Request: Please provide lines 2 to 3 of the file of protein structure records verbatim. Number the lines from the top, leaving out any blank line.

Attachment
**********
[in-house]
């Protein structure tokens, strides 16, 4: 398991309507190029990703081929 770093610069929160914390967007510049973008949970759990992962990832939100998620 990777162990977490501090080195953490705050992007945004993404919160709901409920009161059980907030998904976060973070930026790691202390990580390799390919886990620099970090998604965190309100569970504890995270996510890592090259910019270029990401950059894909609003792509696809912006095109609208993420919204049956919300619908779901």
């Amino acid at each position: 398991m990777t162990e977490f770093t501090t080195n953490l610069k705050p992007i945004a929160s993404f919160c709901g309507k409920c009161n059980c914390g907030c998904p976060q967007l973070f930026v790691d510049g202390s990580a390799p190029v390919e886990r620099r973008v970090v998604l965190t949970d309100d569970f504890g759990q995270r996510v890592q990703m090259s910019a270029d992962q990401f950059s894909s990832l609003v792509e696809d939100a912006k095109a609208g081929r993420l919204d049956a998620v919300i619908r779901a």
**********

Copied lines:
């Protein structure tokens, strides 16, 4: 398991309507190029990703081929 770093610069929160914390967007510049973008949970759990992962990832939100998620 990777162990977490501090080195953490705050992007945004993404919160709901409920009161059980907030998904976060973070930026790691202390990580390799390919886990620099970090998604965190309100569970504890995270996510890592090259910019270029990401950059894909609003792509696809912006095109609208993420919204049956919300619908779901």
């Amino acid at each position: 398991m990777t162990e977490f770093t501090t080195n953490l610069k705050p992007i945004a929160s993404f919160c709901g309507k409920c009161n059980c914390g907030c998904p976060q967007l973070f930026v790691d510049g202390s990580a390799p190029v390919e886990r620099r973008v970090v998604l965190t949970d309100d569970f504890g759990q995270r996510v890592q990703m090259s910019a270029d992962q990401f950059s894909s990832l609003v792509e696809d939100a912006k095109a609208g081929r993420l919204d049956a998620v919300i619908r779901a």